Following two days of heated debate, the House Judiciary Committee on Friday approved two articles of impeachment against President Donald Trump, sending them to the House floor for a final vote.
Both articles were passed by a 23-17 margin along party lines.
The articles charge Trump with abuse of power and obstruction of Congress for a monthslong campaign to pressure Ukraine to launch investigations into his political opponents and his subsequent refusal to allow senior White House aides to testify before Congress as it investigated the matter.
Trump campaign spokeswoman Kayleigh McEnany said in a tweet immediately after the vote that the move "will backfire and on November 3, 2020, voters will re-elect" Trump.
The full House vote on the articles is expected next week, before Congress goes on recess for the Christmas holiday.
Friday's vote followed two days of public debate during which members of the Judiciary Committee proposed various amendments to the legislation. None of the amendments was accepted by the Democratic-controlled committee. The committee chairman, Rep. Jerry Nadler of New York, postponed the vote late Thursday, following 14 grueling hours of debate.
The amendments were primarily introduced by Republicans who oppose the impeachment and who sought to amend the articles either to weaken their language or insert language that boosted the president's defense.
Early in the daylong proceedings Thursday, Rep. Jim Jordan, R-Ohio, a staunch Trump ally, proposed an amendment that would have removed the first article accusing Trump of abuse of power.
Jordan argued that "Article One in this resolution ignores the truth, it ignores the facts, it ignores what happened, and what has been laid out for the American people over the last three weeks" of public hearings in the Intelligence and Judiciary committees.
Democrats, who have a 24-17 seat majority in the Judiciary Committee, struck down the amendment.
The articles themselves represent the culmination of months of investigation by the House into Trump's dealings with Ukraine. The probe, which the White House refused to cooperate with in any way, included testimony from current and former diplomats and national security officials, documentary evidence and public statements from the president himself.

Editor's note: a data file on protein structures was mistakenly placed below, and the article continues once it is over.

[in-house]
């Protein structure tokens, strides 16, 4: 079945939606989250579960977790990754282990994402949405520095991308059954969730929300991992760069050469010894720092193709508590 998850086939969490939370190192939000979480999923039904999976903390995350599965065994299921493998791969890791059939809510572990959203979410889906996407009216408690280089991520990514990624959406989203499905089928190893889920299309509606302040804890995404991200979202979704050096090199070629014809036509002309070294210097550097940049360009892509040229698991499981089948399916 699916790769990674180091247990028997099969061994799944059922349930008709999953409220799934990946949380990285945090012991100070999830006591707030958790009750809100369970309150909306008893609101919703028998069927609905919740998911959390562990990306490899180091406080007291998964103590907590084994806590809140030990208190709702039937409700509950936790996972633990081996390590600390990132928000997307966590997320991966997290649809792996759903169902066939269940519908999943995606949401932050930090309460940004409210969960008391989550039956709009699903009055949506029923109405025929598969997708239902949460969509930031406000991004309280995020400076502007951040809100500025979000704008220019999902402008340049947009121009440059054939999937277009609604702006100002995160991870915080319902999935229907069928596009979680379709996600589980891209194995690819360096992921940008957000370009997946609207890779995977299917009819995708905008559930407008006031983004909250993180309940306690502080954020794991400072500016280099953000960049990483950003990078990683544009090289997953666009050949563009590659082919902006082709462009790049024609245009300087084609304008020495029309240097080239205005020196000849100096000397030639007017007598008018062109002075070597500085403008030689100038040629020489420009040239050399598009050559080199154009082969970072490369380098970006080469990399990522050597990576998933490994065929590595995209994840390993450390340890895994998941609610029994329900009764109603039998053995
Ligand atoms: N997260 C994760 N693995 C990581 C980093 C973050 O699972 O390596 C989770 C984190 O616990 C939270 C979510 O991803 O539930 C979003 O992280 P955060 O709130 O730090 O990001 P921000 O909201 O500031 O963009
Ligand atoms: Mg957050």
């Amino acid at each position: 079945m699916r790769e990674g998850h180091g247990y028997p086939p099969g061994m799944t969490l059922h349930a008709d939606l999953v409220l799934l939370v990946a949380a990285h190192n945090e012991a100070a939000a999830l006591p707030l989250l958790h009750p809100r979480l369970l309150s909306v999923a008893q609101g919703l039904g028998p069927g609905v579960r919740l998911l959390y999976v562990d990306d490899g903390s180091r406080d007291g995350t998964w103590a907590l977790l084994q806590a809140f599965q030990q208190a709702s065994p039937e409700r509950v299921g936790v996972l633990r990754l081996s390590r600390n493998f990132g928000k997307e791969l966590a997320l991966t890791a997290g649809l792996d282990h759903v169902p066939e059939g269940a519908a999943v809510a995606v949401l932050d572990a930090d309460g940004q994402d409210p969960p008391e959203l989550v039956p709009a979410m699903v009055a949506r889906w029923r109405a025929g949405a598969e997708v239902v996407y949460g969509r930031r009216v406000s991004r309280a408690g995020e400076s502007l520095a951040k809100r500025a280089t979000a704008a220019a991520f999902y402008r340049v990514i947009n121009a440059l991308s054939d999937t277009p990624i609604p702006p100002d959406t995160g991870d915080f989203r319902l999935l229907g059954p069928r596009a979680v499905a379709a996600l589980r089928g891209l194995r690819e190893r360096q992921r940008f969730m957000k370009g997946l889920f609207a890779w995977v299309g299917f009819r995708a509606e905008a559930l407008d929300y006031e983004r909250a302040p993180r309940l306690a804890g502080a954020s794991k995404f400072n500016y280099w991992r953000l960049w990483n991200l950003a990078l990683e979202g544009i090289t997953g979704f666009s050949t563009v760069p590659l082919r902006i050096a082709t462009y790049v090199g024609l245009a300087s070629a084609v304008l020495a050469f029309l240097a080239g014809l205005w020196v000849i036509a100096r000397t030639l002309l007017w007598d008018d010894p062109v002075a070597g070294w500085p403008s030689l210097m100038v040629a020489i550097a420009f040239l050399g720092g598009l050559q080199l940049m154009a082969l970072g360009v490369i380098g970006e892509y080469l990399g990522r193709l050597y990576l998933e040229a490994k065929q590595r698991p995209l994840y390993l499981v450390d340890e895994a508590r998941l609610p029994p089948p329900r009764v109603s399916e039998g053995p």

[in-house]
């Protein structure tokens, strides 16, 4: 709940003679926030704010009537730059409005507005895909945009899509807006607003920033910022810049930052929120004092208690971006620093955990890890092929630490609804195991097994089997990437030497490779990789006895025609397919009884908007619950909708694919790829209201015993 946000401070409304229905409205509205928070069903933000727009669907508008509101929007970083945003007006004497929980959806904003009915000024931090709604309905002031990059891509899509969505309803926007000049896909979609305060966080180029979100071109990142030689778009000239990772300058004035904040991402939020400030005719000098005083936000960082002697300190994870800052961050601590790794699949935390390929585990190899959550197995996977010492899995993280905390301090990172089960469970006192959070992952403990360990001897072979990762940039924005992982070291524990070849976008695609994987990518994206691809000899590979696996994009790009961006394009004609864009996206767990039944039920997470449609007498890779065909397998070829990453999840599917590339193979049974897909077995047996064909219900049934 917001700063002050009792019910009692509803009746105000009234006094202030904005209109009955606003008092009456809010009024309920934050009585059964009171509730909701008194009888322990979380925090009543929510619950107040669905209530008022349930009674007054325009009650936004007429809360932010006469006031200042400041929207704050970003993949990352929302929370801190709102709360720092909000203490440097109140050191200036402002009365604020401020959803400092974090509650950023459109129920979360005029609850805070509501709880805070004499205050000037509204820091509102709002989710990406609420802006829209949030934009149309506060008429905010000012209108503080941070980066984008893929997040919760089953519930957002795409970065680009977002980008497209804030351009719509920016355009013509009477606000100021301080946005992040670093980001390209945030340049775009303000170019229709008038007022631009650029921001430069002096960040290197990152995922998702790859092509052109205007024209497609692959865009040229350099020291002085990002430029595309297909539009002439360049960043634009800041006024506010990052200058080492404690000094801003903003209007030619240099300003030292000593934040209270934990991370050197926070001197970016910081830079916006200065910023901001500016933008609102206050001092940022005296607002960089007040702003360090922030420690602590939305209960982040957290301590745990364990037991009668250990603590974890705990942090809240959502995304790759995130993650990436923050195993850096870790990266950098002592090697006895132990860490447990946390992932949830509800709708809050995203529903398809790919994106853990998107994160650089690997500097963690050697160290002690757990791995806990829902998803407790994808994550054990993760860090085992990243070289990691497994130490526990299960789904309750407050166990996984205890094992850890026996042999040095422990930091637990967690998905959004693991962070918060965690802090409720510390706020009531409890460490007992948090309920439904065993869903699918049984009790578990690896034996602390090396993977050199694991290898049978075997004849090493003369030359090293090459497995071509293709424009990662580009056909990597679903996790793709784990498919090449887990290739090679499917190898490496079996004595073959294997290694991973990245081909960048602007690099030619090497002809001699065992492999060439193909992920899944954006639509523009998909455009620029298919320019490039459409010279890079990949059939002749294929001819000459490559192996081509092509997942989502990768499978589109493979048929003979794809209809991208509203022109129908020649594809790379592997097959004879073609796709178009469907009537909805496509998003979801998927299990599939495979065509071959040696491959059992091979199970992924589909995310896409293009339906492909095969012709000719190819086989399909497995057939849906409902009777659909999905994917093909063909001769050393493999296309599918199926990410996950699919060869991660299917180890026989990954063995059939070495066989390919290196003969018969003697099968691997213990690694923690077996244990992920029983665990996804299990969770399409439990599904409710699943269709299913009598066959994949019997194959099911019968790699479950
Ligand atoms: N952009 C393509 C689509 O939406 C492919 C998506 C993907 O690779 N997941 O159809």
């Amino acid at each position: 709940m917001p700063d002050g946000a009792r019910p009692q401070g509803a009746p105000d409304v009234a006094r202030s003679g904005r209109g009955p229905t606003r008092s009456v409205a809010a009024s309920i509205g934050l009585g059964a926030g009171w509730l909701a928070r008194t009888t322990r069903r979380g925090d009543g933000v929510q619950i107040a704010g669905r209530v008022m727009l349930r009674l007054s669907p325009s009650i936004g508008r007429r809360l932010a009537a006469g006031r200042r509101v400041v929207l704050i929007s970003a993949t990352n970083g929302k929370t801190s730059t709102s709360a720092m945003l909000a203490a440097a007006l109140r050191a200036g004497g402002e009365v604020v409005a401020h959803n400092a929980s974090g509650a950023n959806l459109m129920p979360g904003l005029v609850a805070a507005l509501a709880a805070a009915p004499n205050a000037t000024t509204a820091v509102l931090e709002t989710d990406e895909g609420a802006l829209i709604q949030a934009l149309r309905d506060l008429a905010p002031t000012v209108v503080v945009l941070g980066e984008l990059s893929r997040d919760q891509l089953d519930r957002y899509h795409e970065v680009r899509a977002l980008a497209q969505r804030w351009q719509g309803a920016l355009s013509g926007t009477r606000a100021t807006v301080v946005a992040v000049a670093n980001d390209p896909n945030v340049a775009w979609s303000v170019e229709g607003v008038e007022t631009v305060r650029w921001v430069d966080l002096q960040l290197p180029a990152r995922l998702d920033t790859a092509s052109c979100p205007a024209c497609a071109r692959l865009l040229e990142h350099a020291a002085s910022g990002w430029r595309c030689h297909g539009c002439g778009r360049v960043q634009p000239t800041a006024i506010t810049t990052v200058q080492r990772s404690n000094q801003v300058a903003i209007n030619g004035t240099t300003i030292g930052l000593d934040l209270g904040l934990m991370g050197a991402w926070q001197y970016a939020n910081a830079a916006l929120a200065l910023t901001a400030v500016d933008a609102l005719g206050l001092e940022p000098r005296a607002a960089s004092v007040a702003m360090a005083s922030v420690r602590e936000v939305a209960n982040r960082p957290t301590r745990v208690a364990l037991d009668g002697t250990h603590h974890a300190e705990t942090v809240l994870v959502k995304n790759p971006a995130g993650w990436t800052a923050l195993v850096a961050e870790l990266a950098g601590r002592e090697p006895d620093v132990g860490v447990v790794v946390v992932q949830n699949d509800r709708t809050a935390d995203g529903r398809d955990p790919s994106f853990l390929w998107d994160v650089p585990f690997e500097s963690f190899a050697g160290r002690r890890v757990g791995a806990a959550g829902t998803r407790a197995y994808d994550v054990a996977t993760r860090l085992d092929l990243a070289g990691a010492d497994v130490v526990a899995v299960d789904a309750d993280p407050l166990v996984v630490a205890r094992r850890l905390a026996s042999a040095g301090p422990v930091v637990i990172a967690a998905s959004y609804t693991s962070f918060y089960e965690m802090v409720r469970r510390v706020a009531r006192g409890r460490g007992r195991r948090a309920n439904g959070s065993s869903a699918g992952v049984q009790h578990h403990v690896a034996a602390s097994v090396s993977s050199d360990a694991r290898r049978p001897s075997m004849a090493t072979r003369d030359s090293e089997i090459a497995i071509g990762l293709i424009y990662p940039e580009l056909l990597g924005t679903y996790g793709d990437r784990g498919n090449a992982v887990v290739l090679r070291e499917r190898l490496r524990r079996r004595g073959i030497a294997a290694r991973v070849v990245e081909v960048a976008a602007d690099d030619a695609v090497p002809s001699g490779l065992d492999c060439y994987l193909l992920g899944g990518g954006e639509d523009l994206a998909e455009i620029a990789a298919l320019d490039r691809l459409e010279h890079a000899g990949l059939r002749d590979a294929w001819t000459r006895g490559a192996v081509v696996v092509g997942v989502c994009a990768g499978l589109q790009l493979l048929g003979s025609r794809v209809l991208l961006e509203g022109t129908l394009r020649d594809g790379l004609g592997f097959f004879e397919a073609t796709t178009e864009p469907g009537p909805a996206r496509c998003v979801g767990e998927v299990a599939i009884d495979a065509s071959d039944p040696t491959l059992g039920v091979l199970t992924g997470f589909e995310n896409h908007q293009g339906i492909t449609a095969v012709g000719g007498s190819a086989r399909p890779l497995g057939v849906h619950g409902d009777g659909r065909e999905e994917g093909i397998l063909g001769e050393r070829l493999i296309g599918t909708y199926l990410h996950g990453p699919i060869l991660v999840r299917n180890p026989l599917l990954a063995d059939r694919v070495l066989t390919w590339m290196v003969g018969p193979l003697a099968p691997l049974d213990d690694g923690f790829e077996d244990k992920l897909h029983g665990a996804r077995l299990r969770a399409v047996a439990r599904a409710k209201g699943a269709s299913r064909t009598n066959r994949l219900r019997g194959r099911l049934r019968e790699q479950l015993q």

Despite being warned not to testify, several administration officials told Congress that Trump and his private attorney Rudy Giuliani led a sweeping effort to pressure newly elected Ukrainian President Volodymyr Zelenskiy to announce two investigations Trump wanted: one into former Vice President Joe Biden's son Hunter, who sat on the board of a Ukrainian energy company, and the other into a debunked conspiracy theory about supposed Ukrainian interference in the 2016 U.S. presidential election on behalf of Democrat Hillary Clinton.
The officials described how Trump, Giuliani, and a small circle of political appointees conditioned a high-profile White House meeting for Zelenskiy, as well as nearly $400 million in congressionally appropriated military aid to Ukraine, on Zelenskiy's willingness to announce the investigations.
The pressure campaign included the notorious July 25 phone conversation between Trump and Zelenskiy in which Trump asked his counterpart to "do us a favor," by looking into Hunter Biden and into the alleged 2016 election conspiracy.
The congressional impeachment inquiry was triggered by a whistleblower's complaint that stemmed from the phone call.
Trump appears to have watched parts of the House debate on Thursday, taking aim at two Texas Democrats, Reps. Veronica Escobar and Sheila Jackson Lee.
"Dems Veronica Escobar and Jackson Lee purposely misquoted my call. I said I want you to do us (our Country!) a favor, not me a favor," Trump wrote in a tweet during the hearing. "They know that but decided to LIE in order to make a fraudulent point! Very sad."
Republicans have criticized the investigation every step of the way, calling it "a sham" and "a witch hunt." House Speaker Nancy Pelosi, D-Calif., announced the impeachment inquiry in September.
Throughout the impeachment process, Trump has been highly critical of the Democrats, repeatedly accusing them of treating him unfairly and impeaching him over "nothing."
If articles of impeachment pass the House next week, the Republican-controlled Senate will conduct a formal trial of the president, likely in January. It is unclear whether the Senate plans to call witnesses to defend the president or merely mount a legal defense without the added drama of live witnesses. The trial will be presided over by Chief Justice John Roberts of the Supreme Court.